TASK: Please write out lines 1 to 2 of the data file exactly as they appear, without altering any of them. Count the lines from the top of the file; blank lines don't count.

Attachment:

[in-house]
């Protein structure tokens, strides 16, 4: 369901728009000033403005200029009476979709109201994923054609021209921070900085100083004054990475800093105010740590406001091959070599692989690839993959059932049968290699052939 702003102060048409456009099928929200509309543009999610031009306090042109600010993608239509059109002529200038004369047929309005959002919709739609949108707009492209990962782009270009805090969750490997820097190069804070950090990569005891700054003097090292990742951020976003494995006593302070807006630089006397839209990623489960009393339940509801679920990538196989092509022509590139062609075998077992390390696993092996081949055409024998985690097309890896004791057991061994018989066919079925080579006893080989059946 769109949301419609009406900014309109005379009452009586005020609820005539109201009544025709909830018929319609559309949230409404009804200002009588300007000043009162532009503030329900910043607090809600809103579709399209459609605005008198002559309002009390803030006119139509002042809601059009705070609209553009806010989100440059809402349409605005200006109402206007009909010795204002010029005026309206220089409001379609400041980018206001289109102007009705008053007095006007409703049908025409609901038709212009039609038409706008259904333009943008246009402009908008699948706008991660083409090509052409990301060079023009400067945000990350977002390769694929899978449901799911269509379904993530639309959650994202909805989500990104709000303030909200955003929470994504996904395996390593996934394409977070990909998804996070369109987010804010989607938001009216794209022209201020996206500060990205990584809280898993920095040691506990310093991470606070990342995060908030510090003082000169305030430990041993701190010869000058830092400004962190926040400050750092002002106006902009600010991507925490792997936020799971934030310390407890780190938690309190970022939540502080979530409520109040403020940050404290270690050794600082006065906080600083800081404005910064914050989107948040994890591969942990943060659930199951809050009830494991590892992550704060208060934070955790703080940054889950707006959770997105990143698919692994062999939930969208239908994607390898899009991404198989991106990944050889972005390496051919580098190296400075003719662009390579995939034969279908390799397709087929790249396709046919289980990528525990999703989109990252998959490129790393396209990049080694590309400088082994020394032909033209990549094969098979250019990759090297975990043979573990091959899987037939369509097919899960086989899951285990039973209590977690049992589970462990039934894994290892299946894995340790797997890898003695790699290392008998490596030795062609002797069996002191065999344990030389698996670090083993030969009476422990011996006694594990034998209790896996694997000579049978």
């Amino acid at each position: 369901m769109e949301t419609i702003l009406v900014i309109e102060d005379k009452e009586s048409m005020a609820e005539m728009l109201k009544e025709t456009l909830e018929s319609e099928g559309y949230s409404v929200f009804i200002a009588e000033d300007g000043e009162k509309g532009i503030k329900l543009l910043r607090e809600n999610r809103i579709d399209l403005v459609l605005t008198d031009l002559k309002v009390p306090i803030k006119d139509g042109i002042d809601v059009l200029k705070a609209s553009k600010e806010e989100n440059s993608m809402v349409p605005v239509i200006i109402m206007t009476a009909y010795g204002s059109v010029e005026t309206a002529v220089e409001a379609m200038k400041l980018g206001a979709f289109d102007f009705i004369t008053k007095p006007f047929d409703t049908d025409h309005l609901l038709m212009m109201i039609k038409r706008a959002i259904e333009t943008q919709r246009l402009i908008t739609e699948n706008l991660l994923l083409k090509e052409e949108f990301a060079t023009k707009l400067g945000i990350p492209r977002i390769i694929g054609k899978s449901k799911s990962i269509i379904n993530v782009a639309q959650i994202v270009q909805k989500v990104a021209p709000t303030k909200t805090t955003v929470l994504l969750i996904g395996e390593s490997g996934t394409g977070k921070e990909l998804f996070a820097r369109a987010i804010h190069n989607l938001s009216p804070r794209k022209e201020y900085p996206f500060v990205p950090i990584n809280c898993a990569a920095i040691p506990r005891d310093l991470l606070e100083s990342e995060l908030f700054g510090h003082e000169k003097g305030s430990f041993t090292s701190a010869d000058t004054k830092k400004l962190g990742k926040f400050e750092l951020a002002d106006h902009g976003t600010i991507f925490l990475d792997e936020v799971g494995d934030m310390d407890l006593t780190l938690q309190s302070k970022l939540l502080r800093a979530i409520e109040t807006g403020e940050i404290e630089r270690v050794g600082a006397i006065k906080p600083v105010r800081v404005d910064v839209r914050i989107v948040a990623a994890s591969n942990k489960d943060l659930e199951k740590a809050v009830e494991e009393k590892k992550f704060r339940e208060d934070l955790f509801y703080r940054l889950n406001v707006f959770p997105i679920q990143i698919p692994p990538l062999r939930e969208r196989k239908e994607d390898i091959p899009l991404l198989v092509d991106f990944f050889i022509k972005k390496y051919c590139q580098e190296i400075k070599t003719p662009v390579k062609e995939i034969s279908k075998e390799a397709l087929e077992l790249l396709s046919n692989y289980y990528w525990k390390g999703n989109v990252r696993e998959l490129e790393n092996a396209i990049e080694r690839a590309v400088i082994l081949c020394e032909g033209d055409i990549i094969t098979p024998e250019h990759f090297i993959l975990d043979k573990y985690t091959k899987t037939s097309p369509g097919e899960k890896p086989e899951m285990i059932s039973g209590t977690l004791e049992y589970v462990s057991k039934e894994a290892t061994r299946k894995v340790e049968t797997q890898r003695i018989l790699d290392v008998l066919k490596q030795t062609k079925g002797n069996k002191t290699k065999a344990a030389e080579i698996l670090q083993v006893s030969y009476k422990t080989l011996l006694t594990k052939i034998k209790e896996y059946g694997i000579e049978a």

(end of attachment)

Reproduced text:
[in-house]
């Protein structure tokens, strides 16, 4: 369901728009000033403005200029009476979709109201994923054609021209921070900085100083004054990475800093105010740590406001091959070599692989690839993959059932049968290699052939 702003102060048409456009099928929200509309543009999610031009306090042109600010993608239509059109002529200038004369047929309005959002919709739609949108707009492209990962782009270009805090969750490997820097190069804070950090990569005891700054003097090292990742951020976003494995006593302070807006630089006397839209990623489960009393339940509801679920990538196989092509022509590139062609075998077992390390696993092996081949055409024998985690097309890896004791057991061994018989066919079925080579006893080989059946 769109949301419609009406900014309109005379009452009586005020609820005539109201009544025709909830018929319609559309949230409404009804200002009588300007000043009162532009503030329900910043607090809600809103579709399209459609605005008198002559309002009390803030006119139509002042809601059009705070609209553009806010989100440059809402349409605005200006109402206007009909010795204002010029005026309206220089409001379609400041980018206001289109102007009705008053007095006007409703049908025409609901038709212009039609038409706008259904333009943008246009402009908008699948706008991660083409090509052409990301060079023009400067945000990350977002390769694929899978449901799911269509379904993530639309959650994202909805989500990104709000303030909200955003929470994504996904395996390593996934394409977070990909998804996070369109987010804010989607938001009216794209022209201020996206500060990205990584809280898993920095040691506990310093991470606070990342995060908030510090003082000169305030430990041993701190010869000058830092400004962190926040400050750092002002106006902009600010991507925490792997936020799971934030310390407890780190938690309190970022939540502080979530409520109040403020940050404290270690050794600082006065906080600083800081404005910064914050989107948040994890591969942990943060659930199951809050009830494991590892992550704060208060934070955790703080940054889950707006959770997105990143698919692994062999939930969208239908994607390898899009991404198989991106990944050889972005390496051919580098190296400075003719662009390579995939034969279908390799397709087929790249396709046919289980990528525990999703989109990252998959490129790393396209990049080694590309400088082994020394032909033209990549094969098979250019990759090297975990043979573990091959899987037939369509097919899960086989899951285990039973209590977690049992589970462990039934894994290892299946894995340790797997890898003695790699290392008998490596030795062609002797069996002191065999344990030389698996670090083993030969009476422990011996006694594990034998209790896996694997000579049978």